At the time of Swaziland's independence in 1968, the royal minority inherited a highly skewed colonial economy. The edges of the skewed nature of the economy were further sharpened through a royal 'bourgeoisification' process, with the establishment of a 'royal fund' through the vehicles of Tibiyo and Tisuka TakaNgwane. To date, royalties from mining as well as land held by the monarchy for the Swazi nation (utilised by the major sugar and forestry estates), accrue to the royal family through these institutions, and not to the state, lesser still to the people. This system is designed to ensure that the parasitic royal family maintains their huge, highly unproductive and unfettered share from government in the form of the Swazi National Treasury (SNT), an entity separate from central treasury. There has been the deliberate design of the Tinkhundla royal regime to monopolise national resources and allocate these for their own narrow interests, to the exclusion of the suffering majority of the people.
According to the United Nations Development Programme (UNDP), the Swazi economy is characterised by huge unequal distribution of income and living conditions, regional disparities in income and living conditions, skewed property income and land ownership, inequality in upward mobility and favouritism in social opportunities, unequal access to safe and clean water and sanitation facilities, massive rural and urban poverty and landlessness.
The enormity of the current crisis is spoken for when one looks at the facts surrounding Swaziland: life expectancy is now at 31.88 years, 30 per cent of all children are orphaned or vulnerable due to living with a critically ill parent, only 6 per cent of the national budget is allocated to health and 2.4 per cent to social services, 69 per cent of the population live in extreme poverty, 25 per cent of the population live on food aid donations and unemployment is estimated at over 40 per cent.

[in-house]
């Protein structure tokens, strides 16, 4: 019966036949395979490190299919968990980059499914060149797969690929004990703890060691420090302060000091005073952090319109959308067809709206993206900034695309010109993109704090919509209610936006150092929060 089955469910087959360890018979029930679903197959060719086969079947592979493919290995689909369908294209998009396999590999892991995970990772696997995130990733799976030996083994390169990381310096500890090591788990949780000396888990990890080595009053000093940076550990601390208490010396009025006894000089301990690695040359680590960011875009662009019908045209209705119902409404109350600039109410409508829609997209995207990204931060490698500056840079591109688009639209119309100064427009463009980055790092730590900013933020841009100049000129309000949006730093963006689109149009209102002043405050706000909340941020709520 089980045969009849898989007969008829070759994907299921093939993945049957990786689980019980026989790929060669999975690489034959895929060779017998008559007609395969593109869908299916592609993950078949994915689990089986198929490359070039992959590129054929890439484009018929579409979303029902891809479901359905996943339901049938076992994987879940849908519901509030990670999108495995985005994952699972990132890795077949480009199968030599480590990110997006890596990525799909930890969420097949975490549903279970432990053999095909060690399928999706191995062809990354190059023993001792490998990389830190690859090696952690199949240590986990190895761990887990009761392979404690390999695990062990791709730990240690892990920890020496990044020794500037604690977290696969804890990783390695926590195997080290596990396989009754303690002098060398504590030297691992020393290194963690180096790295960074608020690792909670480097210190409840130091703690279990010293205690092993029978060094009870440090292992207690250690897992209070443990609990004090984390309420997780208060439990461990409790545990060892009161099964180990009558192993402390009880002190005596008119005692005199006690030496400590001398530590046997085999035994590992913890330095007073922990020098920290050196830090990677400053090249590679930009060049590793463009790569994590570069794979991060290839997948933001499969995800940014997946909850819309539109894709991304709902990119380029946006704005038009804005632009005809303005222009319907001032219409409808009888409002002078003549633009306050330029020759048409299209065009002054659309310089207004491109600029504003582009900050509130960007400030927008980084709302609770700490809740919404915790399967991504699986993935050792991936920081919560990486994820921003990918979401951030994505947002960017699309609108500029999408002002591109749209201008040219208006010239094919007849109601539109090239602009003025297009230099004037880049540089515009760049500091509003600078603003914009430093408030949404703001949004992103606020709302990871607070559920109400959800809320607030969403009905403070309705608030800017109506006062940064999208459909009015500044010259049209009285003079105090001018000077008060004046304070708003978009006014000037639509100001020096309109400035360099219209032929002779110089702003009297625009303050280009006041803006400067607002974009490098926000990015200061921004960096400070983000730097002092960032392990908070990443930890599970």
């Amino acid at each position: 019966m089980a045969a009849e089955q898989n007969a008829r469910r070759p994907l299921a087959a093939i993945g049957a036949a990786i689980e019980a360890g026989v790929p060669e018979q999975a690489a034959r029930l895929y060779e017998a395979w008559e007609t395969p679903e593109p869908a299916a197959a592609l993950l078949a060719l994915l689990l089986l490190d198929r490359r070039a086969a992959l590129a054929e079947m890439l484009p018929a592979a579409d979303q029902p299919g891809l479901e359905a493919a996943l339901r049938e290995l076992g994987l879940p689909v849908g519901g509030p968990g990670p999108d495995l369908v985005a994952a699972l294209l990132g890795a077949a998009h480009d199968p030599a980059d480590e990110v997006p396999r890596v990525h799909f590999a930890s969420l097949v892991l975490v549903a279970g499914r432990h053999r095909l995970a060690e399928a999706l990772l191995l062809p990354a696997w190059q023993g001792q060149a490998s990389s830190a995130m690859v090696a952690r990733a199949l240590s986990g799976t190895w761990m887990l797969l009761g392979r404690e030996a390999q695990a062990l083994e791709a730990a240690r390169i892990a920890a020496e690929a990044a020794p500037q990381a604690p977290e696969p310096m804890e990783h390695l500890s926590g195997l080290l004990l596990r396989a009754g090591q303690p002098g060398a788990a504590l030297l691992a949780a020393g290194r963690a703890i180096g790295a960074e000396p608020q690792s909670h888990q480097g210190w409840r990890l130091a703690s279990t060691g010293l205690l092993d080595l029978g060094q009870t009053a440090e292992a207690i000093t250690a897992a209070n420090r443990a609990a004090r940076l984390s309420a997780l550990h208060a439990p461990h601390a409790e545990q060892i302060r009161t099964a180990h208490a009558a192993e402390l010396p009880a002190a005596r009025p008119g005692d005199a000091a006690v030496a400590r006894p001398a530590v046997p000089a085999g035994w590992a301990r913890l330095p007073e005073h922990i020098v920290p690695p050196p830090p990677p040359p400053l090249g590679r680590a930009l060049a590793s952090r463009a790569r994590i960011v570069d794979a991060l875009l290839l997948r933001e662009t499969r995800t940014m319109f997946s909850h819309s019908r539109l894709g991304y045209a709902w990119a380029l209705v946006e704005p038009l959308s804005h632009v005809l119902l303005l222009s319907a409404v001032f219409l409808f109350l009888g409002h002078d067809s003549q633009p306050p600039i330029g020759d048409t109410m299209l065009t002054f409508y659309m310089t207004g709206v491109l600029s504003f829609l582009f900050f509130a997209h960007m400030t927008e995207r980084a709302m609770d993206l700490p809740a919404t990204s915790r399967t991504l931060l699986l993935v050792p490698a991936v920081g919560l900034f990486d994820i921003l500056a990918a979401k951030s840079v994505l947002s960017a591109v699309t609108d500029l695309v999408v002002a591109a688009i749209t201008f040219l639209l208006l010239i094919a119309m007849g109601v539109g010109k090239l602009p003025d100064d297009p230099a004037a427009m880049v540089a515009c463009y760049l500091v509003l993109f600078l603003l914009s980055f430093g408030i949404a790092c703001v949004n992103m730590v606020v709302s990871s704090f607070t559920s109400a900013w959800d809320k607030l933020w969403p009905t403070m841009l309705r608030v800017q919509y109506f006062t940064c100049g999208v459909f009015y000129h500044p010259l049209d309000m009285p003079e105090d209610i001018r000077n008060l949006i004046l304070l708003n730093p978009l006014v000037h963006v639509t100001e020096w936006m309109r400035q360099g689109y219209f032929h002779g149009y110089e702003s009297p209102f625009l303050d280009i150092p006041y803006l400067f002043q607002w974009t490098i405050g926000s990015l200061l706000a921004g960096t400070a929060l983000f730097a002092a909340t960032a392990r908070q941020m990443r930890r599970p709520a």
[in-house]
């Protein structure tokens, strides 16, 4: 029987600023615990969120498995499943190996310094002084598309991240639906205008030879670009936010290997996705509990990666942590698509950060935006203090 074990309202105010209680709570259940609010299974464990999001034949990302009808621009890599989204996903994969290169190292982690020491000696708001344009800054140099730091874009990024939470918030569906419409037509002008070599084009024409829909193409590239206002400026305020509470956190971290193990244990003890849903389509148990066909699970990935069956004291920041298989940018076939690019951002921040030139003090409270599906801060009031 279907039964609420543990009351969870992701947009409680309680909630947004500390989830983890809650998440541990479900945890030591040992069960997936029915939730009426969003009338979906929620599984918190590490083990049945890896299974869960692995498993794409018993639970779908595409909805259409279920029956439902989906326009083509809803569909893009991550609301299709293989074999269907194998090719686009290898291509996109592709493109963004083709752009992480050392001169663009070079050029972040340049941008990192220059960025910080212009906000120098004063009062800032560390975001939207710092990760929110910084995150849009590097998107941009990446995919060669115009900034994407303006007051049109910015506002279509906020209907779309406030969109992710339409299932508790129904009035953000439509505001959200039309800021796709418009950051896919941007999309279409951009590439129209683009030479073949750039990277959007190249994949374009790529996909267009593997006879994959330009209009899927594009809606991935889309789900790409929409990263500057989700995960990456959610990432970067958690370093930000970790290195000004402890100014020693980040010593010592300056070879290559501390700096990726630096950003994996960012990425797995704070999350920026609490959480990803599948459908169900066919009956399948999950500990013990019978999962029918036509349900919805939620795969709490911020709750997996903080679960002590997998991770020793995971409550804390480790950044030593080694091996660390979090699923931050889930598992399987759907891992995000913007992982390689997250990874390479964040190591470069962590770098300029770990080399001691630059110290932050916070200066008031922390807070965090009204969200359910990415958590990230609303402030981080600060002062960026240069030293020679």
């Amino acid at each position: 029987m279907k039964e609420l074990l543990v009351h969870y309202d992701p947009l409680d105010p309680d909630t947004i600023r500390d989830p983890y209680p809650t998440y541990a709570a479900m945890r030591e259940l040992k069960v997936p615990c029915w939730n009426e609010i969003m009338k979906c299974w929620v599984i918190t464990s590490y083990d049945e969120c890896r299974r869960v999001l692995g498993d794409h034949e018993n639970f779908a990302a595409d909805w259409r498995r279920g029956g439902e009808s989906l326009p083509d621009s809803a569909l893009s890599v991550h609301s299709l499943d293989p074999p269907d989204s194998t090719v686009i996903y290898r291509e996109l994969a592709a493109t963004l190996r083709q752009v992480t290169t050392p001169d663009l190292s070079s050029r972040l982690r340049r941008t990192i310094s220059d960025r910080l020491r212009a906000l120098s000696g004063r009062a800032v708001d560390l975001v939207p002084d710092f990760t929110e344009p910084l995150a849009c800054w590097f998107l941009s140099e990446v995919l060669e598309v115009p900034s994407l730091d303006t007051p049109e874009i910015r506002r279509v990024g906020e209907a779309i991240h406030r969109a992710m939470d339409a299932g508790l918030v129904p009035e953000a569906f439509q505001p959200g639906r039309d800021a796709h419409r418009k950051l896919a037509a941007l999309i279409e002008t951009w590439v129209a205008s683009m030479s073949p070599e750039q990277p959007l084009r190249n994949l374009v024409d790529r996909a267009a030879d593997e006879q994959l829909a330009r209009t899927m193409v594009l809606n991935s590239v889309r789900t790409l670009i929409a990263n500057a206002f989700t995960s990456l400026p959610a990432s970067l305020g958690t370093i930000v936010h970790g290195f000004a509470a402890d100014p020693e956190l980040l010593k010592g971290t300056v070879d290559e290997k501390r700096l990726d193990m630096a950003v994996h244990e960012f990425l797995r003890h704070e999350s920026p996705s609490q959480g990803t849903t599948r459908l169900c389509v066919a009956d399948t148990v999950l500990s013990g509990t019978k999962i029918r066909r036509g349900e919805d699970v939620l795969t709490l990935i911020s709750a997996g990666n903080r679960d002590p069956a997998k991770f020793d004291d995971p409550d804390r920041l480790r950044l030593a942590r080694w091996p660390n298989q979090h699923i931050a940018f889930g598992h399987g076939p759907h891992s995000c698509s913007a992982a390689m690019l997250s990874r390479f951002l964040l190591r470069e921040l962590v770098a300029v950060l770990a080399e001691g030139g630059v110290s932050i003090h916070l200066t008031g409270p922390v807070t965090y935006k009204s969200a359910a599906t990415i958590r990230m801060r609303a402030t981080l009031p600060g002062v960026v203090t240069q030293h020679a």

Meanwhile, the king has an estimated personal fortune of US$200 million. The Swazi monarchy is estimated to be wealthier than the country as a whole. The health and education budget for members of the royal family using expensive institutions outside the country continues to skyrocket, whilst education and health facilities in the country continue to deteriorate and collapse. Social expenditure, national development and the interests of ordinary people suffered as royal projects such as state-of-the-art royal villas and clinics received priority funding. This explains the deepening inequalities in income and opportunities for the poor majority, particularly for women and those living in rural areas.For a long time, the royal regime openly flirted with the apartheid regime, benefitting from the sanctions against apartheid South Africa and acting as a sanctions buster, collaborating with the Pretoria regime and other such global forces. Swaziland was seen as an alternative destination, with apartheid South Africa products being branded as originating from Swaziland.